All day yesterday, when I had the time to read, I read The Unschooling Handbook. The day before it was Affluenza (see yesterday’s post for a links.)

Yesterday evening, however, found me upstairs while Whinnie took a bath. And those two books were downstairs. But upstairs with me was John Holt’s What Do I Do Monday?

monday

What an interesting alchemy this created for me: the warm, fuzzy feelings from reading Unschoolers Handbook (a sense of solidarity with other un/homeschooling parents); the unsettled feelings from Affluenza (a sense that I’d somehow turned my back on my community by homeschooling); and then, for good balance…the outrage at what children are expected to tolerate in school environments, via What Do I Do Monday?

My college degree is in sociology. I love the study of people, the study of people in groups. I know that homeschooling (un or not) is a social movement. This excites me. When I read most books about homeschooling, it is for that sense of solidarity…that sense that while my path is not the mainstream, it is not weird, or pathological.

But when I read Holt, I am back in the land of sociological theory. And that thrills me. Theory was my area of greatest interest.

And it amuses me to remember that my departmental honors thesis was written on the topic of the Sociology of Education. And now I am the mama with a sociology degree who is involved, daily,  in an educational experiment.

Sometimes, if I allow myself, I wonder if I’ve become a cautionary tale for talented, intelligent young women in college: “Be careful of your choices. If you’re not, you might just get married, have children and waste your degree and your potential…”

But most of the time, thankfully, I am able to see that I haven’t wasted anything at all. No, I am not employed for a salary. No, I am not adding publications, lectures, teaching assignments to my professional vitae. But, I  have to say, as worthwhile as all of those things are…I am doing something far more important. I am doing the ‘job’ for which I alone am qualified. I am a mama.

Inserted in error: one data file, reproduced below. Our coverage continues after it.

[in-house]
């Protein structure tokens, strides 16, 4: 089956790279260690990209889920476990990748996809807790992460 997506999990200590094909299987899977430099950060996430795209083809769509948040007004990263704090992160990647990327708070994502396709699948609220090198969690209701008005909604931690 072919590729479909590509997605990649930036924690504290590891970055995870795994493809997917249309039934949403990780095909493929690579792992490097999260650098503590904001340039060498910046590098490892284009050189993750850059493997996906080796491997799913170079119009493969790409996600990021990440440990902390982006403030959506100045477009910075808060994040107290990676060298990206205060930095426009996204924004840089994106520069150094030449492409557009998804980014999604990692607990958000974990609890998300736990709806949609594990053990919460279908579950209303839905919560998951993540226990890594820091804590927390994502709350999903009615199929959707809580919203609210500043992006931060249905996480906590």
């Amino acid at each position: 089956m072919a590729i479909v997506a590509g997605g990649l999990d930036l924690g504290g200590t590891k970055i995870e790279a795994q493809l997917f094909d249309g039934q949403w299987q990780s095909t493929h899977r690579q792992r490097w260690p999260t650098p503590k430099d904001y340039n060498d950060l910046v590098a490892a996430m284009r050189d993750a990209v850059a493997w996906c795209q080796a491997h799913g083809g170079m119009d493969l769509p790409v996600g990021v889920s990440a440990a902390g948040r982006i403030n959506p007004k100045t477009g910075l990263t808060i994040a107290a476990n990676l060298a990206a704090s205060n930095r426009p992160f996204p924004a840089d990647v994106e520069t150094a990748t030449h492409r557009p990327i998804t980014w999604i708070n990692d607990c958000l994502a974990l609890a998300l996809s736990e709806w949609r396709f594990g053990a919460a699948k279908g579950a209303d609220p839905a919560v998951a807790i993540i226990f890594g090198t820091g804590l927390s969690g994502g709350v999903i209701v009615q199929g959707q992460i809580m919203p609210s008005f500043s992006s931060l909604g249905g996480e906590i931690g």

It is true, and sad, that our culture gives mostly lip-service to the idea that mothering/parenting is the most important job there is. But it truly is an important job…crucially important, and critically endangered.

I am an educator (although quite different from what I thought an educator was back there in my college days.) I do publish, on a regular (sometimes daily) basis, via this blog and several other portals. I do lecture, though I am trying not to. 😉

And I do have this idea buzzing around in my head: The Sociology of Home Education. I know that much has been written about education and about the homeschooling movement. But I think there is still a niche for me, the mama-sociologist to write about the movement from the inside, and from the unschoolers’ perspective.

And I have several childrens’ picture books in me too.

So I am like mamas the world over. Full of potential and willing to put all else aside to make sure that these children, my attachlings, are given the best start possible. And it has nothing to do with an ability to get into the best school, or acquire a high salary. It involves knowing themselves. It involves having a sense of their own spirituality. It involves being able to think, to reason, to decide. It involves self-respect.

And you know what? Although none of those things were part of my own childhood, all of them were part of my wonderful college experience.

So, Greenville College (Greenville, Illinois), thank you. The faculty, staff, students, townspeople…all of you helped me to become the woman, the mama I am today. To you my most blessed holiday wishes.

peacefully,
Mary

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